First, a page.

GT200 to be big, hot; die shrink already on the way


— 4:36 PM on May 29, 2008

Since its GeForce 6 graphics card series in 2004, Nvidia has managed to execute almost flawlessly against the competition. However, The Inquirer says the company may have a rougher time with its next-generation GT200-based cards.

According to The Inq's report, the GT200 graphics processor will have a 576mm² die size, or almost 1.8 times bigger than the G92 in Nvidia's current speediest single-GPU products. Unsurprisingly, such a massively increased die area will lead to considerable thermal envelopes: 236W for the top-of-the-line GeForce GTX 280 and 182W for the cut-down GeForce GTX 260.

The report adds that Nvidia will price the GTX 280 at $649 and the GTX 260 at $449. If there's any truth to rumors we've heard about next-gen AMD cards, Radeon HD 4000 offerings with single GPUs should all be priced under $350, and they should be competitive with current Nvidia offerings. That means Nvidia may have to rely on aggressive G92 pricing rather than its next architecture to compete.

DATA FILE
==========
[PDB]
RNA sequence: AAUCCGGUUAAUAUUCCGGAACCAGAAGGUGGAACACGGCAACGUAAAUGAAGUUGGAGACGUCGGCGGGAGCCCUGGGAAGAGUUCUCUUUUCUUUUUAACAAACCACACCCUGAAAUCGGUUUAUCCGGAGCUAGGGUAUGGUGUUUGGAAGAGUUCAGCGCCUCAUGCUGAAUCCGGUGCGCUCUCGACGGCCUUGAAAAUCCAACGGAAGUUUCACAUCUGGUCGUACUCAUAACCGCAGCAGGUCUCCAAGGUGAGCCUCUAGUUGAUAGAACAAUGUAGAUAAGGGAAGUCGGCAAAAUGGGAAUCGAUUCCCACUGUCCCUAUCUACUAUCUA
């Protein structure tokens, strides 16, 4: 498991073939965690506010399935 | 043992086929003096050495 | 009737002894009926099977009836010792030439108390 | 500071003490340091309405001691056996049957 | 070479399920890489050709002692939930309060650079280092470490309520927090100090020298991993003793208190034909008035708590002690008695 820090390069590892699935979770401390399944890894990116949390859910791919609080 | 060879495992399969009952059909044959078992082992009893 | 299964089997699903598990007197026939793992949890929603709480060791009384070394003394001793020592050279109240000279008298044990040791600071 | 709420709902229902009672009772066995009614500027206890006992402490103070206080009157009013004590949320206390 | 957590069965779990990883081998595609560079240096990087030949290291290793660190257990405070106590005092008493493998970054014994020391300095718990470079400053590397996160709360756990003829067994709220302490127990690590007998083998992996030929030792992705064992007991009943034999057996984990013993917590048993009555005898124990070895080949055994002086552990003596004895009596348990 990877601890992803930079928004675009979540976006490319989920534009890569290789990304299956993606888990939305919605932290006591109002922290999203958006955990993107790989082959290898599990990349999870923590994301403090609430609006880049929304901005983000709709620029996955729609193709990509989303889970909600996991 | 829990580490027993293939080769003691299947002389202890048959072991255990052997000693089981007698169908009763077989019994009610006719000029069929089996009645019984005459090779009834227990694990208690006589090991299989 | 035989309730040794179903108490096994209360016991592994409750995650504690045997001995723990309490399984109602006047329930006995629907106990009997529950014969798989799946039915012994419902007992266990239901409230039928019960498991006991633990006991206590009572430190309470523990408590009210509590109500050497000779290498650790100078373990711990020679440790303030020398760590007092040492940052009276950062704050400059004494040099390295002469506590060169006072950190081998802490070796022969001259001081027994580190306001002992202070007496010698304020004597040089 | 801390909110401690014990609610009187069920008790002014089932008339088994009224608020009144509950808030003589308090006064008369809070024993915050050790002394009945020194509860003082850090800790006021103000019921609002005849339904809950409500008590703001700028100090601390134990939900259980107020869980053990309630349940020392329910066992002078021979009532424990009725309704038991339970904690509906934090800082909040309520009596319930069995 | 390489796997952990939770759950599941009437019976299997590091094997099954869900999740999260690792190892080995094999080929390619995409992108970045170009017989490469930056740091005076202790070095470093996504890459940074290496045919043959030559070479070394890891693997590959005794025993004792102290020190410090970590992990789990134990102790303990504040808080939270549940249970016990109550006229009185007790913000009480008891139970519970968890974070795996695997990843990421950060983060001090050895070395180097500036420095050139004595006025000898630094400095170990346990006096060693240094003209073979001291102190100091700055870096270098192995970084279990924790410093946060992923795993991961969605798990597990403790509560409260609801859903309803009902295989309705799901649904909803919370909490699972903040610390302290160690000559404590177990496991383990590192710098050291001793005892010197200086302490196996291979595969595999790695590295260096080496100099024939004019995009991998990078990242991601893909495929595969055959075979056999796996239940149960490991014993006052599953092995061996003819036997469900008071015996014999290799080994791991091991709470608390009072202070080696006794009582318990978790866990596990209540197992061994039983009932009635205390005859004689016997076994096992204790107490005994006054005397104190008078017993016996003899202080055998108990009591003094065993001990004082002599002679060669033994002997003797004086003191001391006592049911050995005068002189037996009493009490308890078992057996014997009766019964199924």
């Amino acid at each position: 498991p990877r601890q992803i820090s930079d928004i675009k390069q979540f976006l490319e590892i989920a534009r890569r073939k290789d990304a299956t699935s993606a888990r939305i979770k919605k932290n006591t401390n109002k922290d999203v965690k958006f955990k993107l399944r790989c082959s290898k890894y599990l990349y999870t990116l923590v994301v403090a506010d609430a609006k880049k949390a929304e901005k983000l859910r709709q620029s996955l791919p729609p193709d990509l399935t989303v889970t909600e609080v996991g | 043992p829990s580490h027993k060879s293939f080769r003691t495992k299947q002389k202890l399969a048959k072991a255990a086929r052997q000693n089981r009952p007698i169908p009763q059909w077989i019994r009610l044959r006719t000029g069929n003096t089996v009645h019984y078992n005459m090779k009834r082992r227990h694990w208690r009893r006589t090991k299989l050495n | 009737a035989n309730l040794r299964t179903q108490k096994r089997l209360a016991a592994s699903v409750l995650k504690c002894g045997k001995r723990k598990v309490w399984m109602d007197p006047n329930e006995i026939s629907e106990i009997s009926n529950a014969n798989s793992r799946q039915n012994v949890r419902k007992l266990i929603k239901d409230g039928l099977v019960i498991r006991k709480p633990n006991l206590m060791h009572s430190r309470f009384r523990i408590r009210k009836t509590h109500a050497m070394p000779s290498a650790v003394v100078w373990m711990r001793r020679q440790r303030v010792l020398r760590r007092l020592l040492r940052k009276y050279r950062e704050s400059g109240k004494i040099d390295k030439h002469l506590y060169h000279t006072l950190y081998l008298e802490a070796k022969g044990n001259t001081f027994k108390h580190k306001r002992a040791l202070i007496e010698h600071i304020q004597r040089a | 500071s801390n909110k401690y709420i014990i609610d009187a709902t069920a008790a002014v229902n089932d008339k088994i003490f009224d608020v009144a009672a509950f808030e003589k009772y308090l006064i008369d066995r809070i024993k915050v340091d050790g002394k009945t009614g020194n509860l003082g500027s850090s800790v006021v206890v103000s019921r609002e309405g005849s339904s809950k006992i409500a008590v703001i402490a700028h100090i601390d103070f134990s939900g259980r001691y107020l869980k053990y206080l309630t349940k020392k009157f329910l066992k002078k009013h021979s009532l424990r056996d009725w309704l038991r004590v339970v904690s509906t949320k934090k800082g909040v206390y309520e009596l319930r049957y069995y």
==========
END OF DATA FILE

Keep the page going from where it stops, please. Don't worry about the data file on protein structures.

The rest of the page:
To curb the damage, the report says, Nvidia has already taped out a die-shrunk GT200 based on a 55nm process, which should materialize into slightly cheaper GeForce GTX cards in the late summer or early fall. The graphics company might not have substantially cheaper derivatives out until much later, though.

The Inq goes so far as to compare the GT200 to the ill-fated GeForce FX 5800 Ultra, but such comparisons may be a little hasty. Nvidia most likely won't face the same architectural obstacles this time around, and it has already succeeded in producing great high-end cards with a huge, power-hungry GPU (the G80). The site also claims Nvidia will attempt to deceive reviewers by announcing lower-than-actual prices, "[taking] advantage of sites that don't bother checking up on the 'facts' fed to them" since "no reviewer ever updates their pricing or points out that the price performance ratio was just blown out of the water." That's clearly not the case around here, though, and we take exception to this assertion.

   
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